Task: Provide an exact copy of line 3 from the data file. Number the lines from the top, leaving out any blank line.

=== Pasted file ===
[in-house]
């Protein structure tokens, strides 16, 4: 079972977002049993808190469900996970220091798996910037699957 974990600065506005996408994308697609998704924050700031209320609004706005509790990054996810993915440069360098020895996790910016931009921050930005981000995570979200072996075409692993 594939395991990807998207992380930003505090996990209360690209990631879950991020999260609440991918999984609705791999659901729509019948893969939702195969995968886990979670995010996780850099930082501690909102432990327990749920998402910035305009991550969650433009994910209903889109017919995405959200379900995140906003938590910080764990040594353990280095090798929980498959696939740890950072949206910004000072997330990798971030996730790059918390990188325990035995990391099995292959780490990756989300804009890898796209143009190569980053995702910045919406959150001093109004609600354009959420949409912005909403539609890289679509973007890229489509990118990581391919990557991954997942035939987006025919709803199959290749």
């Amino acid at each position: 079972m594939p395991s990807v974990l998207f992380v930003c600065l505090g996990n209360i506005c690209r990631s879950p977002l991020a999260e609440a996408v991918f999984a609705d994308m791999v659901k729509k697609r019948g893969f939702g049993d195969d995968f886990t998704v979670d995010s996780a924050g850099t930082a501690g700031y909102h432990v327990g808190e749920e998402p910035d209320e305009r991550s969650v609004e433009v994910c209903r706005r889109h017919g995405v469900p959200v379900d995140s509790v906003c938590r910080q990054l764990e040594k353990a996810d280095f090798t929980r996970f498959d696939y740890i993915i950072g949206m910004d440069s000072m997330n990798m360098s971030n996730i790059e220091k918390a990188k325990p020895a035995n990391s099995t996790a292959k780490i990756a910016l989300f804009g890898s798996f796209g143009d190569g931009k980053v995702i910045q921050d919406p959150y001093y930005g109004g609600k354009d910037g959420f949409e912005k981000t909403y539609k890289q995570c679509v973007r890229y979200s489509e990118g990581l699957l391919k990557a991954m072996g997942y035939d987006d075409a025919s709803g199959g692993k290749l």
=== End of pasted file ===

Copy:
């Amino acid at each position: 079972m594939p395991s990807v974990l998207f992380v930003c600065l505090g996990n209360i506005c690209r990631s879950p977002l991020a999260e609440a996408v991918f999984a609705d994308m791999v659901k729509k697609r019948g893969f939702g049993d195969d995968f886990t998704v979670d995010s996780a924050g850099t930082a501690g700031y909102h432990v327990g808190e749920e998402p910035d209320e305009r991550s969650v609004e433009v994910c209903r706005r889109h017919g995405v469900p959200v379900d995140s509790v906003c938590r910080q990054l764990e040594k353990a996810d280095f090798t929980r996970f498959d696939y740890i993915i950072g949206m910004d440069s000072m997330n990798m360098s971030n996730i790059e220091k918390a990188k325990p020895a035995n990391s099995t996790a292959k780490i990756a910016l989300f804009g890898s798996f796209g143009d190569g931009k980053v995702i910045q921050d919406p959150y001093y930005g109004g609600k354009d910037g959420f949409e912005k981000t909403y539609k890289q995570c679509v973007r890229y979200s489509e990118g990581l699957l391919k990557a991954m072996g997942y035939d987006d075409a025919s709803g199959g692993k290749l």